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APS Level 4 Home Page - Introduction and Software
APS Level 4 University Regulations and Style Guide
APS Level 4 Using Images and Colour
APS Level 4 Before You Start Your Website
APS Level 4 Setting up the KompoZer Program
APS Level 4 Page Layout
Previous Year Level 4 Student Web Pages
Department of Animal and Plant Sciences Level 4 Pages


APS Level 4  2010 - 11  About Page Layout


The Visual Impression

One of the most important aspect of constructing a website is the visual impression the pages make upon the viewer. You will have learned something about the use of images and colour if you have looked at the link APS Level 4 Using Images and Colour. An equally important aspect of website design is how the information, images, logos and navigation are arranged on the pages. Having a consistent style to all of the pages on your website helps to unify your website visually.

Page Width and Printing

It is important to ensure that your web pages are set out in such a way that your viewers will be able to print out your pages easily on an A4 printer. I am sure you have all experienced web pages where the text to the right hand edge of the page has been cropped just a word or two short of the line ending by the printer? This happens often with American websites because the American 'letter paper' size is slightly wider than European A4 and the page layout has been allowed to exceed the recommended 850px limit for A4 pages.

To ensure that your web site will print on a standard A4 Inkjet or Laser printer you must limit the width of your web pages to not more than 850 pixels.

There are two main ways to do this -

1) By putting your page content into a 'Layout Table'.

2) By the use of Cascading Style Sheets.

Unless you are an experienced web author I do not recommend that you use Cascading Style Sheets (CSS) for your first attempts at making a website. I will therefore concentrate upon the first method above - the use of a layout table.

A layout table has quite similar properties to the table properties you will be familiar with in Microsoft Word for example. In Kompozer there are two methods of designing a page layout table.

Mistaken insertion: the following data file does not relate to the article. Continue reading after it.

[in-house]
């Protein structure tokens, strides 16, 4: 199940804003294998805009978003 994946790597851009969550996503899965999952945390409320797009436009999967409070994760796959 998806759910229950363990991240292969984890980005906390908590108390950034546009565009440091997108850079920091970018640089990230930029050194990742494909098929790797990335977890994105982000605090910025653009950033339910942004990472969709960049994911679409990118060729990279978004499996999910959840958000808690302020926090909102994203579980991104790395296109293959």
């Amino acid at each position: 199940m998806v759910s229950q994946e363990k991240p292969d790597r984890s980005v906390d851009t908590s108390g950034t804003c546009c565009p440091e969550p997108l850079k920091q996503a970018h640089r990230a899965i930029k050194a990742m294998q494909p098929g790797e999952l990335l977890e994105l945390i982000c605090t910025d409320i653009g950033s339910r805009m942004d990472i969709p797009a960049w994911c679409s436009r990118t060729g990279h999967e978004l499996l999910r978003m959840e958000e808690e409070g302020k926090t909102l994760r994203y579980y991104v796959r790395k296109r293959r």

Method 1. Precise Method - Screen Shot

Kompozer Precise

From the main menu click on 'Insert', choose 'Table' and then choose the tab labeled 'Precisely'. From the option boxes you can then choose the number of rows, columns, the width of the table and if it has a border or not. In this example the table is very simple, just 1 row and 1 column, it is 850 px wide and has a border. If you do not want a border set the border value to 0.

On screen the table with the settings above will look like this:

Single Cell Table

As you add content into your table, it will expand downwards. Be aware though that if you add an image that is wider than your table width setting, the table will expand to fit the image - and if it becomes wider than 850 pixels, it will be too wide to print on an A4 printer. This is why it is important to make sure that your images are sized correctly to fit correctly on the page.


Method 2 Graphical Method - Screen Shot

Table Graphical

If you select the first Insert Table tab 'Quickly' (it is also the default in Kompozer) you can, by moving the mouse over the on screen grid, select the number of rows and columns in your table graphically. However this method does not give you very much control, especially over table width. On screen you will see something like this with the above graphical settings.

Kompozer Table Graphical

Once you have the table on screen, you can then set the width of the table by placing the cursor in the first cell and right clicking with mouse. You will then see a sub menu. Choose 'Table and Cell Properties' and from that dialog box. set the values for the table width. If you click on the 'Cells' tab, you can also set individual widths for each column of cells. In addition you can set the vertical and horizontal alignment of the content within each cell and also set the background colour of cells. This method provides great flexibility for you to set out the various elements of your page design.


Layout Examples

Here are some examples of the way in which tables are used to set out web pages

Layout Tables